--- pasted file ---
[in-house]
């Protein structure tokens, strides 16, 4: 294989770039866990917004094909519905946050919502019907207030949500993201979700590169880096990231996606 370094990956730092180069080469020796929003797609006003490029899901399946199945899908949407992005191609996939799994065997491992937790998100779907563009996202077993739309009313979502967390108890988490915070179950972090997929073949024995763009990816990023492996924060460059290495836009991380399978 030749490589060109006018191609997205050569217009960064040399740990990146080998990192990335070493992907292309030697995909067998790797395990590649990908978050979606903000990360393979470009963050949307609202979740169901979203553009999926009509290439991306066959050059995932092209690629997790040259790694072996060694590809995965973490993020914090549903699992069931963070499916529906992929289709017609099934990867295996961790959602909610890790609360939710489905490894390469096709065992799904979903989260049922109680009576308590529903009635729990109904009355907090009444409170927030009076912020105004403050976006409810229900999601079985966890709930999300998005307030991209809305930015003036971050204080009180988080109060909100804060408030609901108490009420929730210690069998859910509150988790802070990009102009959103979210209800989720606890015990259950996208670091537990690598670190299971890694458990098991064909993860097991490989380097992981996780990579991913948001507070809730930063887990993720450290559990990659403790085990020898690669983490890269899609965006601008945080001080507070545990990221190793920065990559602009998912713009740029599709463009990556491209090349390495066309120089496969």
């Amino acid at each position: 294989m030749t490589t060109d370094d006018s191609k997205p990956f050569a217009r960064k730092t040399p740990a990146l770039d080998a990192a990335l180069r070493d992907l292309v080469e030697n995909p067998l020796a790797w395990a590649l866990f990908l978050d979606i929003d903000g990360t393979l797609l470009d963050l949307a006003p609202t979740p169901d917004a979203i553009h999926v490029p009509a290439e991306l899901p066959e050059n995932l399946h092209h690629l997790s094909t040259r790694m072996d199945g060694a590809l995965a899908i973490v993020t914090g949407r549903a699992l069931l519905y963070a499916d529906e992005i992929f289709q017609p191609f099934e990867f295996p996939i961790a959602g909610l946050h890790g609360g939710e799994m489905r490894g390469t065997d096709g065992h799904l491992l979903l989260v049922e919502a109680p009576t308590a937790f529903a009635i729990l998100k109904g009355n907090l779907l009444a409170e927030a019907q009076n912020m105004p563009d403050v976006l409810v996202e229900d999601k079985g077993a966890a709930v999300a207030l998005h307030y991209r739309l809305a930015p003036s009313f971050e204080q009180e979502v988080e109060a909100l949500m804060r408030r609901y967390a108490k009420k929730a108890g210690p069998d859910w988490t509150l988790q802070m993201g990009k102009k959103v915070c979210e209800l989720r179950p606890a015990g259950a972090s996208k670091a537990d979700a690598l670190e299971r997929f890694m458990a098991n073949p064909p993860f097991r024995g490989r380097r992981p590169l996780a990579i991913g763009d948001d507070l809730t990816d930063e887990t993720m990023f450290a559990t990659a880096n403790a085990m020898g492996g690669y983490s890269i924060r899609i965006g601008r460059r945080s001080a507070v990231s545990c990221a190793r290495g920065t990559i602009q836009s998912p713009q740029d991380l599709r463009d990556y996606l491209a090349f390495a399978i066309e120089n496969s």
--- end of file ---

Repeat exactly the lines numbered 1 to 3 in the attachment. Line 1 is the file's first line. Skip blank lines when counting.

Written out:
[in-house]
């Protein structure tokens, strides 16, 4: 294989770039866990917004094909519905946050919502019907207030949500993201979700590169880096990231996606 370094990956730092180069080469020796929003797609006003490029899901399946199945899908949407992005191609996939799994065997491992937790998100779907563009996202077993739309009313979502967390108890988490915070179950972090997929073949024995763009990816990023492996924060460059290495836009991380399978 030749490589060109006018191609997205050569217009960064040399740990990146080998990192990335070493992907292309030697995909067998790797395990590649990908978050979606903000990360393979470009963050949307609202979740169901979203553009999926009509290439991306066959050059995932092209690629997790040259790694072996060694590809995965973490993020914090549903699992069931963070499916529906992929289709017609099934990867295996961790959602909610890790609360939710489905490894390469096709065992799904979903989260049922109680009576308590529903009635729990109904009355907090009444409170927030009076912020105004403050976006409810229900999601079985966890709930999300998005307030991209809305930015003036971050204080009180988080109060909100804060408030609901108490009420929730210690069998859910509150988790802070990009102009959103979210209800989720606890015990259950996208670091537990690598670190299971890694458990098991064909993860097991490989380097992981996780990579991913948001507070809730930063887990993720450290559990990659403790085990020898690669983490890269899609965006601008945080001080507070545990990221190793920065990559602009998912713009740029599709463009990556491209090349390495066309120089496969």
């Amino acid at each position: 294989m030749t490589t060109d370094d006018s191609k997205p990956f050569a217009r960064k730092t040399p740990a990146l770039d080998a990192a990335l180069r070493d992907l292309v080469e030697n995909p067998l020796a790797w395990a590649l866990f990908l978050d979606i929003d903000g990360t393979l797609l470009d963050l949307a006003p609202t979740p169901d917004a979203i553009h999926v490029p009509a290439e991306l899901p066959e050059n995932l399946h092209h690629l997790s094909t040259r790694m072996d199945g060694a590809l995965a899908i973490v993020t914090g949407r549903a699992l069931l519905y963070a499916d529906e992005i992929f289709q017609p191609f099934e990867f295996p996939i961790a959602g909610l946050h890790g609360g939710e799994m489905r490894g390469t065997d096709g065992h799904l491992l979903l989260v049922e919502a109680p009576t308590a937790f529903a009635i729990l998100k109904g009355n907090l779907l009444a409170e927030a019907q009076n912020m105004p563009d403050v976006l409810v996202e229900d999601k079985g077993a966890a709930v999300a207030l998005h307030y991209r739309l809305a930015p003036s009313f971050e204080q009180e979502v988080e109060a909100l949500m804060r408030r609901y967390a108490k009420k929730a108890g210690p069998d859910w988490t509150l988790q802070m993201g990009k102009k959103v915070c979210e209800l989720r179950p606890a015990g259950a972090s996208k670091a537990d979700a690598l670190e299971r997929f890694m458990a098991n073949p064909p993860f097991r024995g490989r380097r992981p590169l996780a990579i991913g763009d948001d507070l809730t990816d930063e887990t993720m990023f450290a559990t990659a880096n403790a085990m020898g492996g690669y983490s890269i924060r899609i965006g601008r460059r945080s001080a507070v990231s545990c990221a190793r290495g920065t990559i602009q836009s998912p713009q740029d991380l599709r463009d990556y996606l491209a090349f390495a399978i066309e120089n496969s």